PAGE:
Not when friendship is deep
and dear and spontaneous
like tonight.

Sunday, August 10, 2008

One more week

well, maybe two...
until my college sons start
back. I finished Larry Woiwode's
newest memoir. It has this
part of a poem in the front:

Time present and time past
Are both perhaps present in time future,
And time future contained in time past.
T.S. Eliot

I feel that way tonight.

Saturday, August 9, 2008


He made it to MOMA.
My son who loves Salvador Dali's
paintings and Van Gogh.
ONLY it closes in an hour!
Still goodness and blessings in
that hour. Time will multiply!
I always say an hour in a museum
is just enough!

Starry, Starry Night is on loan to Yale for the
summer. Cousin lives in New Haven!
BUT that's not in the plans for the this summer.

Vincent van Gogh. The Olive Trees. Saint Rémy, June-July 1889

Vincent van Gogh. (Dutch, 1853-1890). The Olive Trees. Saint Rémy,

June-July 1889. Oil on canvas, 28 5/8 x 36" (72.6 x 91.4 cm).
Mrs. John Hay Whitney Bequest

Andrew Wyeth. Christina's World. 1948

Andrew Wyeth. (American, born 1917). Christina's World. 1948. Tempera on gessoed panel, 32 1/4 x 47 3/4" (81.9 x 121.3 cm). Purchase

My husband's favorite painting in the whole wide world.
We saw it years and years ago in college!

Paul Cézanne. Milk Can and Apples. 1879-80

Paul Cézanne. (French, 1839-1906). Milk Can and Apples. 1879-80. Oil on canvas, 19 3/4 x 24" (50.2 x 61 cm). The William S. Paley Collection

Pablo Picasso. Fruit Dish. Paris, winter 1908-09

Pablo Picasso. (Spanish, 1881-1973). Fruit Dish. Paris, winter 1908-09. Oil on canvas, 29 1/4 x 24" (74.3 x 61 cm). Acquired through the Lillie P. Bliss Bequest. © 2008 Estate of Pablo Picasso / Artists Rights Society (ARS), New York

Marc Chagall. I and the Village. 1911

Marc Chagall. (French, born Belarus. 1887-1985). I and the Village. 1911. Oil on canvas, 6' 3 5/8" x 59 5/8" (192.1 x 151.4 cm). Mrs. Simon Guggenheim Fund. © 2008 Artists Rights Society (ARS), New York / ADAGP, Paris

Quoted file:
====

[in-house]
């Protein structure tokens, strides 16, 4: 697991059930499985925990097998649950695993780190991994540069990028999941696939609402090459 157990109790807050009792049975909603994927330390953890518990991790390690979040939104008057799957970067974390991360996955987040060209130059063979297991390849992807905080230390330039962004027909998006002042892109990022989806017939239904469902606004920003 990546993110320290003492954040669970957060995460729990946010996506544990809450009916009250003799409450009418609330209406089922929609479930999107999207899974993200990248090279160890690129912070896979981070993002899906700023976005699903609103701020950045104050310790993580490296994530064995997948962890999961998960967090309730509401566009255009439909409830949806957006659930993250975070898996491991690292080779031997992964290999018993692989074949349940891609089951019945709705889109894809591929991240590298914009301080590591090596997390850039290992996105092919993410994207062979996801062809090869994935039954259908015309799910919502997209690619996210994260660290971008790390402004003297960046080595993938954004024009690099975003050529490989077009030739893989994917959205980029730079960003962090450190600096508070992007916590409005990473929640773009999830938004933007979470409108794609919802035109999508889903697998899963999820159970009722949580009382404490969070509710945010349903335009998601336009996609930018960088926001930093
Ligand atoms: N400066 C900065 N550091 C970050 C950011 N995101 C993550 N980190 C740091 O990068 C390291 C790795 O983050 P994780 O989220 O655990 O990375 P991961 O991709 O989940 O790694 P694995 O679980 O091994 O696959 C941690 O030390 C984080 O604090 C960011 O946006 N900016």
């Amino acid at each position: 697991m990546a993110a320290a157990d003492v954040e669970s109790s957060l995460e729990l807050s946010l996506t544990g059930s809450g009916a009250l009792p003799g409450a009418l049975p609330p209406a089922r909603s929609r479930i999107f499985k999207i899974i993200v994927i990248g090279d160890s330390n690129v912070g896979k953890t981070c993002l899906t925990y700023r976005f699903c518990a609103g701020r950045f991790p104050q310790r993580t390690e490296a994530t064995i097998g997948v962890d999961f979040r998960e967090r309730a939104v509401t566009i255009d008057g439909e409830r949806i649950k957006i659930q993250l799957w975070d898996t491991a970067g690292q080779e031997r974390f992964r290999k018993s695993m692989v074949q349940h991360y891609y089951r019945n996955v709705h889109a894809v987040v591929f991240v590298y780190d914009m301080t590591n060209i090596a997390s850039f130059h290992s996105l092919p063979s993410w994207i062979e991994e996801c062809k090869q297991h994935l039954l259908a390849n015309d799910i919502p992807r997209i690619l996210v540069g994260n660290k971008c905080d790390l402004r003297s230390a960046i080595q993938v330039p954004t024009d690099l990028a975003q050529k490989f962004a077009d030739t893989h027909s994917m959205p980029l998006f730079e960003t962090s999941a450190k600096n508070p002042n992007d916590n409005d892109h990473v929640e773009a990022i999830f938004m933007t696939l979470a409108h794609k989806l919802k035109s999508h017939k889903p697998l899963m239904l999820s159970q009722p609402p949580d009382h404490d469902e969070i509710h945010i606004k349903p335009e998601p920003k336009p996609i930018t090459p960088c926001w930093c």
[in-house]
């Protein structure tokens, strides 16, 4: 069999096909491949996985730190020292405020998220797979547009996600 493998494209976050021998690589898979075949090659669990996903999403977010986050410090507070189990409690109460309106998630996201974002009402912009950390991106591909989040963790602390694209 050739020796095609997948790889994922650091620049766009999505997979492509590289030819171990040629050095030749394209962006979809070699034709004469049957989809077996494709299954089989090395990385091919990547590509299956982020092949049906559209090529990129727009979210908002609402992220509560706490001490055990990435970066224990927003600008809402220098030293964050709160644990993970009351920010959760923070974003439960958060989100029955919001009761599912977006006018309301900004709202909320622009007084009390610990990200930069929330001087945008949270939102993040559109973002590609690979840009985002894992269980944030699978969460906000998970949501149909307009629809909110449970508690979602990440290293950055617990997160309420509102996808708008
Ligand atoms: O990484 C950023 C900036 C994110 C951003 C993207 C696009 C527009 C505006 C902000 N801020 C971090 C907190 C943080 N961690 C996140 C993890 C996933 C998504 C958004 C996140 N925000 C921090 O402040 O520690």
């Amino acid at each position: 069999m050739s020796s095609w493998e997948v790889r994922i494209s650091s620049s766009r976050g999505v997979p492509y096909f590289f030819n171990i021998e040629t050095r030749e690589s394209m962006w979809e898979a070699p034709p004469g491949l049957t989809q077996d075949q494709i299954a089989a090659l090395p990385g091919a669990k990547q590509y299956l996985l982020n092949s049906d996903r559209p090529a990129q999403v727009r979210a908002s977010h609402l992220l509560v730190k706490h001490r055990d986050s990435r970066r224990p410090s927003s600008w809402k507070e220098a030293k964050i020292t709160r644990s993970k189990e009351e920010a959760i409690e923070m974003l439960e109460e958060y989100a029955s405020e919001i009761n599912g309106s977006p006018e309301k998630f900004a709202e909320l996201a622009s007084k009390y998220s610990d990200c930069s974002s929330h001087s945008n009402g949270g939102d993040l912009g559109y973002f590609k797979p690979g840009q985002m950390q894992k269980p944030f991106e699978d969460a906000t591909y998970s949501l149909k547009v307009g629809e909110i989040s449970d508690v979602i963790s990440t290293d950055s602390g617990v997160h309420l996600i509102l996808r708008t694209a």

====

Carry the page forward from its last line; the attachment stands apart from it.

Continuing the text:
Claude Monet. Agapanthus. 1918-26

Claude Monet. (French, 1840-1926). Agapanthus. 1918-26. Oil on canvas, 6' 6" x 70 1/4" (198.2 x 178.4 cm). Gift of Sylvia Slifka in memory of Joseph Slifka. © 2008 Artists Rights Society (ARS), New York / ADAGP, Paris

Georgia O'Keeffe. An Orchid. (1941)

Georgia O'Keeffe. (American, 1887-1986). An Orchid. (1941). Pastel on paper mounted on board, 27 5/8 x 21 3/4" (70.2 x 55.2 cm). Bequest of Georgia O'Keeffe. © 2008 The Museum of Modern Art / Artists Rights Society (ARS), New York

Wild Green Soup

The Swiss Chard Soup was
very green! It turned out good,
not excellent like at Sweet
Basil ( restaurant), but good.
Hubby and I had a late cup
and a plate of cheese and bread.
Not too hot out for soup either.

from Just
Isn't that a great name!

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Early Swiss Chard

The stems were so pretty at
the Farmer's Market this
morning! I had to buy them.
You don't even eat those!
So I've got the leaves simmering
in onions and potato with some
spinach that I have , waiting
as it gathers it's juices to be
pureed. Recipe by Susan Loomis.
Maybe the cool morning made
me think of soup.

Front Cover

Thursday, August 7, 2008

The Children of Green Knowes

Sitting in a doctor's office
this morning I read the beginning:

" A little boy was sitting in the corner
of a railway carriage looking out at
the rain, which was splashing against
the windows and blotching downward
in an ugly , dirty way. He was not the
only person in the carriage, but the
others were strangers to him. ...
There were two women opposite him,
a fat one and a thin one, and they
talked without stopping, smacking
their lips in between sentences and
seeming to enjoy what they said as
much as if it were something to eat.
They were KNITTING all the time,
and whenever the train stopped
the CLICK-CLACK of their needles
was loud and clear like two clocks."

...."I wish it were THE Flood," thought
the boy, and that I was going in the
ark.............What must it have sounded
like , coming along the tide? And
did Mrs. Noah just knit , knit and
take no notice."

Can't put this one down either!

Tuesday, August 5, 2008

A Walk Across.......

My son visiting NYC just
called and after going to
Central Park, the Met,
Chinatown, they went home
walking across the Brooklyn
Bridge. His feet are tired!
Shades of "Kate and

My friend said to say HELLO
to Brooklyn Bridge for her
at church yesterday.
Surely he has.


Length of river span: 1595.5 feet
Total length of bridge: 5989 feet
Wdith of bridge floor: 85 feet
Suspension cables: four, each 15.75 inches in diameter and 3578.5 feet long, containing 5434 wires each, for a total length of 3515 miles of wire per cable
Foundation depth below high water, Brooklyn: 44 feet 6 inches
Foundation depth below high water, Manhattan: 78 feet 6 inches
Tower height above high water: 276 feet 6 inches
Roadway height above high water: 119 feet (at towers)